A decade ago, few would have believed in the disruptive nature of blockchain technology. But in today’s day and age it’s hard to ignore, with the extensive impact of the relatively new phenomenon reaching staggering proportions.

In banking the unbanked, the decentralised technology is revolutionising the way in which the global financial system works. But whilst Bitcoin may be its most common use case, the promises of blockchain go way beyond just crypto.

That’s why we’ve started this series, to showcase blockchain use cases and the many ways in which blockchain is changing the very world in which we live...

Blockchain use cases: the music industry

Traditional industry pitfalls

The global music landscape in 2019 is littered with digital services that enable you to stream and download each and every one of your most-loved tunes, but they all tend to be built upon the same traditional subscription-based model that is inherently unfair towards artists.

‘A major pain point for creatives in the music industry - such as songwriters, producers and musicians - is that they are the first to put in any of the work, and the last to ever see any profit.’

And so whilst you may think that because you listened to Drake, Beyonce and Rihanna last month, your $9.99 Spotify subscription fee will end up in their bank accounts - you’d actually be very wrong.

That’s because it’s common practice for Spotify, as well as the many other streaming platforms, to take a huge share of the revenue for themselves, meaning your money barely even reaches the musicians’ pockets.

And here are the figures to prove it: last year CNBC revealed that Spotify tend to pay between $0.006 and $0.0084 per stream to artists and labels, whilst Digital Music News claimed the same figure for Apple Music was somewhere in the middle at $0.00735.

But with over 150 million subscribers between them, the influence, reach and magnitude of Spotify and Apple Music - two of the world’s biggest streaming platforms - is undoubtedly clear, leaving artists like Imogen Heap with little other choice than to accept the low fees in order to get their music out there.

However, thanks to the magic of blockchain, times are a-changing.

Disintermediation explained

That’s because blockchain technology promotes and creates the opportunity for disintermediation, a process which can be understood as the removal of third-party intervention.

In the context of the music industry, disintermediation therefore creates the potential for listeners and artists to directly connect and exchange music, against a fairer amount that’s far more likely to reach copyright holders in its entirety than through any other model that’s come before.

Imagine then, a new version of Spotify, where artists sharing their music actually receive the amount traditionally siphoned off to the streaming platforms. For many in the industry, this idea has been all but an unattainable dream - but thanks to the blockchain, this peer-to-peer music service can soon become the prevailing reality for all.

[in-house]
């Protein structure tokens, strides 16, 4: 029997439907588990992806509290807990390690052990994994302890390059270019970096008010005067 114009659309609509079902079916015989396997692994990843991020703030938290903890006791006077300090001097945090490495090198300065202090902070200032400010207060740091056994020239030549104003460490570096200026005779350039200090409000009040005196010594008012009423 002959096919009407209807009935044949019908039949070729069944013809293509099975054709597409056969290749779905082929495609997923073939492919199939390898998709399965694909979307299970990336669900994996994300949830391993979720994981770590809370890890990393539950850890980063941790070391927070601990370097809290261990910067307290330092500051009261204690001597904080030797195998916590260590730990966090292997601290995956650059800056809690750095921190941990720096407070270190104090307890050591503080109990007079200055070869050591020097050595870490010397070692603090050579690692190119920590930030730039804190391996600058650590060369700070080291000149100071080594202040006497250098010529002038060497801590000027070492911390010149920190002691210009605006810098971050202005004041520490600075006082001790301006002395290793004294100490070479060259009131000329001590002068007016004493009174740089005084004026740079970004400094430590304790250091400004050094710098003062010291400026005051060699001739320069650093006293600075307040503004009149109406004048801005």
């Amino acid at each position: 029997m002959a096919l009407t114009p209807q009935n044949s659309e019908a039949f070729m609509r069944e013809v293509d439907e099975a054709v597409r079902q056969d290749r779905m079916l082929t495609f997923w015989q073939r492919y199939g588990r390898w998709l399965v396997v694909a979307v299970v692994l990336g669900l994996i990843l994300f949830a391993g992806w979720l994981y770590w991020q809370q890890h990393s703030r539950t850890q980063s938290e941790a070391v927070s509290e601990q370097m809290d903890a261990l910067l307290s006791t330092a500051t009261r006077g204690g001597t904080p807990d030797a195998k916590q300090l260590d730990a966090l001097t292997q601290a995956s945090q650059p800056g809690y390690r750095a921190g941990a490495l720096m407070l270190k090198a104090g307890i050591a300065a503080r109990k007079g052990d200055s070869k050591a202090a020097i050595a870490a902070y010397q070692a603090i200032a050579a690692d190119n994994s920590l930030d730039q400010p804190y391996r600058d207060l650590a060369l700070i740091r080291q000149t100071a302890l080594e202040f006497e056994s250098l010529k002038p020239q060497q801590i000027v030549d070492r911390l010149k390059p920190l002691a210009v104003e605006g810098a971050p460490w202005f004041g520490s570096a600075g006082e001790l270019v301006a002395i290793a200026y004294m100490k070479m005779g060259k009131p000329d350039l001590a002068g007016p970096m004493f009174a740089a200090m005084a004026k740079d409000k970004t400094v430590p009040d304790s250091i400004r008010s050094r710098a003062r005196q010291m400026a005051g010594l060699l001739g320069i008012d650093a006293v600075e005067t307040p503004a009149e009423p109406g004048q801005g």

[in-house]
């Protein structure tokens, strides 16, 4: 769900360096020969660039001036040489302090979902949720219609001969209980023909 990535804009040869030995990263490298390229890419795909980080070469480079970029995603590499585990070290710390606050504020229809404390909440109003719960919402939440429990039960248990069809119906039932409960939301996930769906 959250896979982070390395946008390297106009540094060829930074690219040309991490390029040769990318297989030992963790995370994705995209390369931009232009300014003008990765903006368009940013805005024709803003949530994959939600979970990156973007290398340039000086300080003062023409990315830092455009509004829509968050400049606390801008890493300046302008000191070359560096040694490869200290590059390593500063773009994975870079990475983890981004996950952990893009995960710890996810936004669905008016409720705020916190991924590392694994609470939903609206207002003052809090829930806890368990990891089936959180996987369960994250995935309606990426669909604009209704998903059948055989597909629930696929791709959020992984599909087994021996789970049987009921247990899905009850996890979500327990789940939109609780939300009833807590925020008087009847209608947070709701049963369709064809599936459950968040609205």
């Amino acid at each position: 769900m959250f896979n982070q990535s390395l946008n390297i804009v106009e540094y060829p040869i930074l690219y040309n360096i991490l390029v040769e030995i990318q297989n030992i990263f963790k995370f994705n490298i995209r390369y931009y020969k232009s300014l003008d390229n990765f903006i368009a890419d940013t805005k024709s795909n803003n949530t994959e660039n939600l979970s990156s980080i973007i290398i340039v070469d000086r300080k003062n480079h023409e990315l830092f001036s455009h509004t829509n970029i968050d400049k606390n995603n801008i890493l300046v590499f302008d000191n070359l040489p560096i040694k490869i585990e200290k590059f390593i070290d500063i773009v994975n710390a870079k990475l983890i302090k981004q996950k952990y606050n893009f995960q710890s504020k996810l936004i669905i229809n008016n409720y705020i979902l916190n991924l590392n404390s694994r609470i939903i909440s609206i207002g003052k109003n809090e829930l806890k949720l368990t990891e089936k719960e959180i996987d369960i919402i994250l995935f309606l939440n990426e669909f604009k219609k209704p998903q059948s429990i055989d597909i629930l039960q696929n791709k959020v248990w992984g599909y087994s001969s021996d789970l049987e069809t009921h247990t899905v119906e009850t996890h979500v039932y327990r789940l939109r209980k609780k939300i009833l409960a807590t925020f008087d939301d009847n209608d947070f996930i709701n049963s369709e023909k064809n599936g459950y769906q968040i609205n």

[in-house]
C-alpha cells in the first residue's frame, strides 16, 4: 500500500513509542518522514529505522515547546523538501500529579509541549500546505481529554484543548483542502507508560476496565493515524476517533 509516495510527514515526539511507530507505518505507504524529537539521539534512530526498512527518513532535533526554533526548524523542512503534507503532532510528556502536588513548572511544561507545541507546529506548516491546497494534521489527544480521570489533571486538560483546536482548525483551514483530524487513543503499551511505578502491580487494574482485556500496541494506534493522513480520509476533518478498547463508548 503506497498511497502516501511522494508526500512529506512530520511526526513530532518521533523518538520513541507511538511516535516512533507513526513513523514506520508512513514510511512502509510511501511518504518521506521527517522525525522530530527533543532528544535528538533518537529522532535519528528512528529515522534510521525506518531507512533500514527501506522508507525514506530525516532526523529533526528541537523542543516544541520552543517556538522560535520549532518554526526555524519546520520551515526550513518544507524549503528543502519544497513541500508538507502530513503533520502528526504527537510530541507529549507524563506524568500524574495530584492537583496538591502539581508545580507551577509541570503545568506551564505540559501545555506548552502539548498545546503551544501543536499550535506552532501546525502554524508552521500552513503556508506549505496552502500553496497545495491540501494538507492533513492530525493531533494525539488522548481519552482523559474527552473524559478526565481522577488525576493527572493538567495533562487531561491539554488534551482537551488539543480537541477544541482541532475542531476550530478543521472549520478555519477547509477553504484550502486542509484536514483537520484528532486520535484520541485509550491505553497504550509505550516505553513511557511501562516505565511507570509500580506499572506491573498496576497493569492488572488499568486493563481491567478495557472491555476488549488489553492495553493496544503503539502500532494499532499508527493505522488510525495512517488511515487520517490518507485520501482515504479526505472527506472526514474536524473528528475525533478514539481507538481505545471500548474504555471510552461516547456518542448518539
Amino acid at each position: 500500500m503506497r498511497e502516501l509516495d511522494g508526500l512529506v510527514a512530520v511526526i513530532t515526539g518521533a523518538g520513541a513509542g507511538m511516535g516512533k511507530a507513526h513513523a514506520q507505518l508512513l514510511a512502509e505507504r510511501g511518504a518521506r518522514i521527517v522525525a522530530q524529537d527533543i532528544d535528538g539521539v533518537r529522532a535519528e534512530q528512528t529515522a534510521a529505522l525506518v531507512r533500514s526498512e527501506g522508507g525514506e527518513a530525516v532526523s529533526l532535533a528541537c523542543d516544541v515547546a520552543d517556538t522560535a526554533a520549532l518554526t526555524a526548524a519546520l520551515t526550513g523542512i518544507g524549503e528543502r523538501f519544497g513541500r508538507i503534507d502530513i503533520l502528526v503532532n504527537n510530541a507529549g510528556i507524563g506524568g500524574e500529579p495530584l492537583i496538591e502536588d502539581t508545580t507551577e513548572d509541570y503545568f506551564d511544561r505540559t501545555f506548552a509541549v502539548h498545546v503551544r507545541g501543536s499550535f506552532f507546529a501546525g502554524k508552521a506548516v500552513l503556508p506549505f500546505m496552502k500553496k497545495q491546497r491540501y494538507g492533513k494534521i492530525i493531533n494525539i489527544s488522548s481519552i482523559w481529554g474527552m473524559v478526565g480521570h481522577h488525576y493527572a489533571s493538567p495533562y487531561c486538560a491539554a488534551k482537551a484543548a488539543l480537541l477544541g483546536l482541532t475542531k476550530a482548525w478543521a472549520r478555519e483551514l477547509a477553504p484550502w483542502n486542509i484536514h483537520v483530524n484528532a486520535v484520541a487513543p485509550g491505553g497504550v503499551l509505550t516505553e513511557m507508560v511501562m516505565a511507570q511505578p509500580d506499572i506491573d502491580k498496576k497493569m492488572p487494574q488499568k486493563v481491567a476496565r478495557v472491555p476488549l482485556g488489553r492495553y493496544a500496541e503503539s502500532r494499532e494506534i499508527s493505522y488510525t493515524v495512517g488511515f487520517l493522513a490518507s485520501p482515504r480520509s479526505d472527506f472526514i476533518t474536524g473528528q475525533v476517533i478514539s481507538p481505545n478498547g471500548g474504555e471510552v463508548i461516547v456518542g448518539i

But, how?

Well, it all boils down to the power of smart contracts, but let’s go through the basics of blockchain technology first.

As you may or may not know, a blockchain - in its simplest form - is a record of transactions. These transactions are stored in a series of timestamped, immutable blocks, which are first verified by a network of computers before being added to the blockchain and linked using cryptography.

Smart contacts are a series of terms and conditions, embedded into code that then run on top of the blockchain. This means that the terms of any prearranged agreement between a buyer and seller can exist as part of the blockchain, cutting out the need for a middle-man and allowing for the automatic execution of said terms whenever an asset is transferred or a payment is made.

Putting this into practice, in the music industry specifically, this means that anytime a song listed on a blockchain-based streaming platform is listened to, the fee paid by the user can be directly forwarded on to those named within the contract.

The artists therefore get a fairer amount, as the need for intermediary intervention by the likes of Spotify and Apple Music are completely removed, and users of such platforms are able to listen to their favourite tunes, safe in the knowledge that those responsible for the creation of such songs are being justly rewarded.

Is it the future?

Disintermediation within the music industry is more than just a promising idea; it’s a reality.

From Resonate to Ujo Music, there are a growing number of companies using blockchain technology to challenge the unethical practices of major streaming corporations right now. And whilst there’s still some way to go before they become part of mainstream practice - there’s no denying that it’s only a matter of time until they do.

The truly disruptive potential of blockchain-based streaming platforms is slowly coming to the fore, putting the music industry as we know it on the brink of a transformational change. But that’s just one of the many ways in which the technology can better our world, and just the beginning of our investigation into the myriad of blockchain use-cases that exist.

Stay tuned for more, coming soon on the Cloudbet blog.

Mar 1, 2020
In The Cloud

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